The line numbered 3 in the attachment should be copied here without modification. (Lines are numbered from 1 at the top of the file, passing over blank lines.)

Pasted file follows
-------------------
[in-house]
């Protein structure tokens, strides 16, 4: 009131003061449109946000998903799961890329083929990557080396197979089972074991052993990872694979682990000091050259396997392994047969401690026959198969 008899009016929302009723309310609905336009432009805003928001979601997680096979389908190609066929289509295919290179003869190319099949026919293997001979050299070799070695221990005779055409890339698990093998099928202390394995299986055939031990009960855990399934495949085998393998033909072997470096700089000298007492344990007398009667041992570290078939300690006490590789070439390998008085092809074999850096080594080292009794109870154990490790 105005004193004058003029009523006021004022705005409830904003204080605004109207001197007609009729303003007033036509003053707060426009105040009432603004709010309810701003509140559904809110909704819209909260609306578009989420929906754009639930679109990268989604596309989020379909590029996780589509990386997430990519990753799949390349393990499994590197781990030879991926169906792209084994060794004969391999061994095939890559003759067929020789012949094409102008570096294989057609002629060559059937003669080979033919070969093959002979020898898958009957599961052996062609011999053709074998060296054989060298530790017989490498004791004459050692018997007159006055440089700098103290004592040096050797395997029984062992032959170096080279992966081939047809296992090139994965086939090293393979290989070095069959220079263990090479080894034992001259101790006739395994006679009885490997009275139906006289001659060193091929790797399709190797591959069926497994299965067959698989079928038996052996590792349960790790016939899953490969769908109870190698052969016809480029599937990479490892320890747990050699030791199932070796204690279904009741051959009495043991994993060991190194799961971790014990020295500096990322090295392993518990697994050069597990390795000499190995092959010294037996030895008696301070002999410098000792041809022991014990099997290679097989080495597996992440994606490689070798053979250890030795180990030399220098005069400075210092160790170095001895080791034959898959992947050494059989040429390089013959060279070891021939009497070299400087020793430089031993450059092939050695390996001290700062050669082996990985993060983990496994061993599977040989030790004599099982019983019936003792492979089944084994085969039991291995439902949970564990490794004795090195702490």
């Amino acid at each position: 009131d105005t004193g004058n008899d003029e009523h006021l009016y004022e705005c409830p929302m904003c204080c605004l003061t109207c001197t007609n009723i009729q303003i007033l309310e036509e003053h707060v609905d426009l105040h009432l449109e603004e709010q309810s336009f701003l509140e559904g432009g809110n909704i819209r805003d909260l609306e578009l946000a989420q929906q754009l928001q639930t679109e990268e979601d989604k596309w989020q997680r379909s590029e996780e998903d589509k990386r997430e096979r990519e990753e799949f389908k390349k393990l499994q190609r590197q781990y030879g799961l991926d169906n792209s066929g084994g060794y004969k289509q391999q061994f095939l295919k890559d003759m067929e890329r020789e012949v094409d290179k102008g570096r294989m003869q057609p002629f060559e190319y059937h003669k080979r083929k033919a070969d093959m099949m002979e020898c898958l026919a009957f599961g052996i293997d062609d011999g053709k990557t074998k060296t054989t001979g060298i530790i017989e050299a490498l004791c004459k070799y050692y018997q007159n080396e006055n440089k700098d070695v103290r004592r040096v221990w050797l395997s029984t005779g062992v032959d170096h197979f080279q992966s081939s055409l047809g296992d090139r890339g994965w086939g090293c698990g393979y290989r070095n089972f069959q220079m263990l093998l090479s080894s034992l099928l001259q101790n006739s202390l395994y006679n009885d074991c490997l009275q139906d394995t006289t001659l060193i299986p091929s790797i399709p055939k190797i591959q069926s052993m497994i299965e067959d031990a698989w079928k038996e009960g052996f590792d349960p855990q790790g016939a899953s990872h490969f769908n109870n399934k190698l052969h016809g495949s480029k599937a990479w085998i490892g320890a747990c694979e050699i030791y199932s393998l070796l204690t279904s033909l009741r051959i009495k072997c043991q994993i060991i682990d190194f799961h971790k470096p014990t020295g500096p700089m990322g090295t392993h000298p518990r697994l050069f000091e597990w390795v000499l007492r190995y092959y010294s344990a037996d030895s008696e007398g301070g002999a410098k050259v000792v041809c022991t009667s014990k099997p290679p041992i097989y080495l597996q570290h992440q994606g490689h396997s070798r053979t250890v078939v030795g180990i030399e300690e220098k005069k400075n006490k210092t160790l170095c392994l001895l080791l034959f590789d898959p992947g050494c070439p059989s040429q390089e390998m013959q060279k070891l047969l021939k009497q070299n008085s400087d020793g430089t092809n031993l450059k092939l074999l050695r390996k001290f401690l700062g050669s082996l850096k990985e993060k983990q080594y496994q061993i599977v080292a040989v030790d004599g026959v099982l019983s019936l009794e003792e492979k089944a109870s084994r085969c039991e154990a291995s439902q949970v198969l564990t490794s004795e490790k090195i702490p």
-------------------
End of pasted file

């Amino acid at each position: 009131d105005t004193g004058n008899d003029e009523h006021l009016y004022e705005c409830p929302m904003c204080c605004l003061t109207c001197t007609n009723i009729q303003i007033l309310e036509e003053h707060v609905d426009l105040h009432l449109e603004e709010q309810s336009f701003l509140e559904g432009g809110n909704i819209r805003d909260l609306e578009l946000a989420q929906q754009l928001q639930t679109e990268e979601d989604k596309w989020q997680r379909s590029e996780e998903d589509k990386r997430e096979r990519e990753e799949f389908k390349k393990l499994q190609r590197q781990y030879g799961l991926d169906n792209s066929g084994g060794y004969k289509q391999q061994f095939l295919k890559d003759m067929e890329r020789e012949v094409d290179k102008g570096r294989m003869q057609p002629f060559e190319y059937h003669k080979r083929k033919a070969d093959m099949m002979e020898c898958l026919a009957f599961g052996i293997d062609d011999g053709k990557t074998k060296t054989t001979g060298i530790i017989e050299a490498l004791c004459k070799y050692y018997q007159n080396e006055n440089k700098d070695v103290r004592r040096v221990w050797l395997s029984t005779g062992v032959d170096h197979f080279q992966s081939s055409l047809g296992d090139r890339g994965w086939g090293c698990g393979y290989r070095n089972f069959q220079m263990l093998l090479s080894s034992l099928l001259q101790n006739s202390l395994y006679n009885d074991c490997l009275q139906d394995t006289t001659l060193i299986p091929s790797i399709p055939k190797i591959q069926s052993m497994i299965e067959d031990a698989w079928k038996e009960g052996f590792d349960p855990q790790g016939a899953s990872h490969f769908n109870n399934k190698l052969h016809g495949s480029k599937a990479w085998i490892g320890a747990c694979e050699i030791y199932s393998l070796l204690t279904s033909l009741r051959i009495k072997c043991q994993i060991i682990d190194f799961h971790k470096p014990t020295g500096p700089m990322g090295t392993h000298p518990r697994l050069f000091e597990w390795v000499l007492r190995y092959y010294s344990a037996d030895s008696e007398g301070g002999a410098k050259v000792v041809c022991t009667s014990k099997p290679p041992i097989y080495l597996q570290h992440q994606g490689h396997s070798r053979t250890v078939v030795g180990i030399e300690e220098k005069k400075n006490k210092t160790l170095c392994l001895l080791l034959f590789d898959p992947g050494c070439p059989s040429q390089e390998m013959q060279k070891l047969l021939k009497q070299n008085s400087d020793g430089t092809n031993l450059k092939l074999l050695r390996k001290f401690l700062g050669s082996l850096k990985e993060k983990q080594y496994q061993i599977v080292a040989v030790d004599g026959v099982l019983s019936l009794e003792e492979k089944a109870s084994r085969c039991e154990a291995s439902q949970v198969l564990t490794s004795e490790k090195i702490p």